High domestic assault rate
Monday, 15th August, 2011
Broken Hill had the seventh highest rate of domestic violence related assault in the state last year.
Figures released by the NSW Bureau of Crime Statistics show that there were 166 reported incidents of domestic violence within the Local Government Area in 2010.
Detective Inspector Mick Stoltenberg from the Barrier Local Area Command said he feared the actual number of incidents could be far higher.
“I do believe that domestic violence is one of those offences which traditionally happens behind closed doors,” he said.
DI Stoltenberg said many people didn’t report violence for a range of reasons including children, financial and safety concerns.
“Sometimes the victims might feel like they’ve got nowhere else to go.”
He said local police work in partnership with a number of agencies to provide a domestic violence referral program which offer help to victims such as legal, financial and accommodation support.
“That’s something I would like to see accepted more readily.”
DI Inspector Stoltenberg said police were also hosting a number of information sessions at local schools, teaching students about drug and alcohol risks as well as what behaviour is and isn’t acceptable to try and break the cycle of learned violent behaviour.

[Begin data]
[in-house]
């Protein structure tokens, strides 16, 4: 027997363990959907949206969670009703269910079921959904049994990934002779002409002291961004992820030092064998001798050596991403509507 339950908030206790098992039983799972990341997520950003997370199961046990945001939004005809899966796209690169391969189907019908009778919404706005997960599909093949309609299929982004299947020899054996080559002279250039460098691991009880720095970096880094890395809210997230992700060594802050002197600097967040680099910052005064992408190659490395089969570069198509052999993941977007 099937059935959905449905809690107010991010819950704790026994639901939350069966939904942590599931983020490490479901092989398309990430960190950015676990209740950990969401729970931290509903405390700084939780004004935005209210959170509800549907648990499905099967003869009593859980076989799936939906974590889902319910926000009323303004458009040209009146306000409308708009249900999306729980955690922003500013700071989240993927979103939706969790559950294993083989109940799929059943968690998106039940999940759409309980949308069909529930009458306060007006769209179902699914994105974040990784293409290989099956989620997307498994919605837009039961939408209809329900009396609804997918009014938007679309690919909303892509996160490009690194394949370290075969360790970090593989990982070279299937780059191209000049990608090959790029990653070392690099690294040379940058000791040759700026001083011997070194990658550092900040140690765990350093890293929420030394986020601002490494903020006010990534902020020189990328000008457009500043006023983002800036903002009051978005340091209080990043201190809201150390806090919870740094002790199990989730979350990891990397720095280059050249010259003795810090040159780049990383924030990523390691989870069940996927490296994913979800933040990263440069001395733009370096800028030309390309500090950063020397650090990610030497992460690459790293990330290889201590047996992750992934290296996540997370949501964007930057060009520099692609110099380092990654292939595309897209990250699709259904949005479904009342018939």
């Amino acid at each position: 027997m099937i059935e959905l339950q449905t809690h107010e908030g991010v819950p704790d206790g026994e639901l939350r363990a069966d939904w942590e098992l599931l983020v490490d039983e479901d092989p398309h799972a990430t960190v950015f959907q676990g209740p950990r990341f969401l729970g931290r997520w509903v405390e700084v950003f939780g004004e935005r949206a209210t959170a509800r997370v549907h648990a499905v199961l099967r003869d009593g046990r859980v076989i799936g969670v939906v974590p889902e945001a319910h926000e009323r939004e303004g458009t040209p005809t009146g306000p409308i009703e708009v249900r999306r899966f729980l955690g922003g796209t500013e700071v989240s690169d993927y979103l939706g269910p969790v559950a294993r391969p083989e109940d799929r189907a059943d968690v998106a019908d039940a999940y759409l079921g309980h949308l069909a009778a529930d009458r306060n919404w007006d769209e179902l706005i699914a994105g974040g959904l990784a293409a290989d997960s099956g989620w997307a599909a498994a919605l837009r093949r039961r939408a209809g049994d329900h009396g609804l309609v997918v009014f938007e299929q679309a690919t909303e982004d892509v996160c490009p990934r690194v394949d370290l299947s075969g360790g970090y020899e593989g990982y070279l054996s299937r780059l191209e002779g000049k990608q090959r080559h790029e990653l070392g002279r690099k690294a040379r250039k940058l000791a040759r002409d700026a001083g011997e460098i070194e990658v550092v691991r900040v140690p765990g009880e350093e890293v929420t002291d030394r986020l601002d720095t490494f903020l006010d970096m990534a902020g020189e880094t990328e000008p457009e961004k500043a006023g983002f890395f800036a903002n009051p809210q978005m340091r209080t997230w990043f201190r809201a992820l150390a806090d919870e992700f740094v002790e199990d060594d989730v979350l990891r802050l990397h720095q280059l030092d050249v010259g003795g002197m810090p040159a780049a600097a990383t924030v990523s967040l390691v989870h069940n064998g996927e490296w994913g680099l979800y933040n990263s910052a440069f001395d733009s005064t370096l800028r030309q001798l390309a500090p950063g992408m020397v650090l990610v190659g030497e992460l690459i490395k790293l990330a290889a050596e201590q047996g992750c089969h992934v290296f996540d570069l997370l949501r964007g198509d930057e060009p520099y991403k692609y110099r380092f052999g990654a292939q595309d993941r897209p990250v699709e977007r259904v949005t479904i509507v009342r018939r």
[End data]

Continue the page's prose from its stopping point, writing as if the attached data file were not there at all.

“This is where we need to get involved with our prevention with the support agencies and try and educate these people on the dangers of drugs and alcohol.”
“Hopefully we offer them some insight into what is right and wrong.
“We don’t want this generation growing up thinking its acceptable for there to be domestic violence between mum and dad.”
Nineteen of the 20 highest areas for domestic violence were in regional or rural NSW.
Meanwhile, DI Stoltenberg was pleased to see the number of house break-ins reduced.
Reports of break and enter dwellings were down from 260 in 2009 to 238 in 2010.
Stealing from dwellings was down from 175 in 2009 to 110 in 2010.
“There has been a reduction in crime across the state which is a real positive,” DI Stoltenberg said.
“A lot of those sorts of crimes are crimes of opportunity.”
He reminded people to lock their house and car doors to help reduce that rate even further.
“People in country towns are a lot more trusting.”
DI Stoltenberg also encouraged people to report crimes and come forward with any information they had.
“We need community support.... our main aim is always to prevent crime.
“We welcome anyone contacting local police at any time.”
Crime Stoppers can be contacted 24 hours a day, 7 days a week on 1800 333 000.
Local police also setup a Facebook page recently to trial what is being described as Neighbourhood Watch for the computer age.
As with the old Neighbourhood Watch, people will have to apply to become members of what is called “Project Eyewatch” and may then take part in regular online meetings about local problems and ways of combating them.